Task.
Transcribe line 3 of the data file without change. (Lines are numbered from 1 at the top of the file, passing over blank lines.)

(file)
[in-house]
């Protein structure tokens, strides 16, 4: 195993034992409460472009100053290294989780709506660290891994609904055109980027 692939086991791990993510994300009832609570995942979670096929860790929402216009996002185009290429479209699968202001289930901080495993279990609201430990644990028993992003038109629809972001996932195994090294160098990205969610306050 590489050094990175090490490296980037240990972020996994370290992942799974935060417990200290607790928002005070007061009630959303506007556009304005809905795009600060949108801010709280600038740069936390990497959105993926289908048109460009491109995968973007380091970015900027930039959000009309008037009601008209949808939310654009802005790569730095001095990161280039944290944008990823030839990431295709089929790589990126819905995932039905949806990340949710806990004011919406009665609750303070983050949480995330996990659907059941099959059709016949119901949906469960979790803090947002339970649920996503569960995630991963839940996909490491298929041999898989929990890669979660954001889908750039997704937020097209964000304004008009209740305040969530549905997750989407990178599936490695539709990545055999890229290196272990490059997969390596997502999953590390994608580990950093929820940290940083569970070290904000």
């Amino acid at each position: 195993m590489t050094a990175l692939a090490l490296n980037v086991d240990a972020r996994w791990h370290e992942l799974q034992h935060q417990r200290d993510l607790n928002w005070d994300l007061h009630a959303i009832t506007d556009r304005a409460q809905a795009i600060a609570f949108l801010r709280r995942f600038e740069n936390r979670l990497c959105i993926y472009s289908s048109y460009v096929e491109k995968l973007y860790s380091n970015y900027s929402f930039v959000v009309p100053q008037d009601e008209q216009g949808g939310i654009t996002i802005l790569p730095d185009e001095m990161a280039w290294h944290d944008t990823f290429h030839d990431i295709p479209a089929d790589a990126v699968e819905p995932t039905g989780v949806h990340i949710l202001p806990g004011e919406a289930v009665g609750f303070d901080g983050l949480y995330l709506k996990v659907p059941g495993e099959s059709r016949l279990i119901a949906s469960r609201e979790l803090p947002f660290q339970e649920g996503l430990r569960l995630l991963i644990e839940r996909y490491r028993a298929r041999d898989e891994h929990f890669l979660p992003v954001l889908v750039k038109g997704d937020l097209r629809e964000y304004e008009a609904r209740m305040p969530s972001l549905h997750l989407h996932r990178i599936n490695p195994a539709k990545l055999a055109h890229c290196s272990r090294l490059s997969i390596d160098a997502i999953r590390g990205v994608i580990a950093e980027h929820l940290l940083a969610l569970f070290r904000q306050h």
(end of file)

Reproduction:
């Amino acid at each position: 195993m590489t050094a990175l692939a090490l490296n980037v086991d240990a972020r996994w791990h370290e992942l799974q034992h935060q417990r200290d993510l607790n928002w005070d994300l007061h009630a959303i009832t506007d556009r304005a409460q809905a795009i600060a609570f949108l801010r709280r995942f600038e740069n936390r979670l990497c959105i993926y472009s289908s048109y460009v096929e491109k995968l973007y860790s380091n970015y900027s929402f930039v959000v009309p100053q008037d009601e008209q216009g949808g939310i654009t996002i802005l790569p730095d185009e001095m990161a280039w290294h944290d944008t990823f290429h030839d990431i295709p479209a089929d790589a990126v699968e819905p995932t039905g989780v949806h990340i949710l202001p806990g004011e919406a289930v009665g609750f303070d901080g983050l949480y995330l709506k996990v659907p059941g495993e099959s059709r016949l279990i119901a949906s469960r609201e979790l803090p947002f660290q339970e649920g996503l430990r569960l995630l991963i644990e839940r996909y490491r028993a298929r041999d898989e891994h929990f890669l979660p992003v954001l889908v750039k038109g997704d937020l097209r629809e964000y304004e008009a609904r209740m305040p969530s972001l549905h997750l989407h996932r990178i599936n490695p195994a539709k990545l055999a055109h890229c290196s272990r090294l490059s997969i390596d160098a997502i999953r590390g990205v994608i580990a950093e980027h929820l940290l940083a969610l569970f070290r904000q306050h």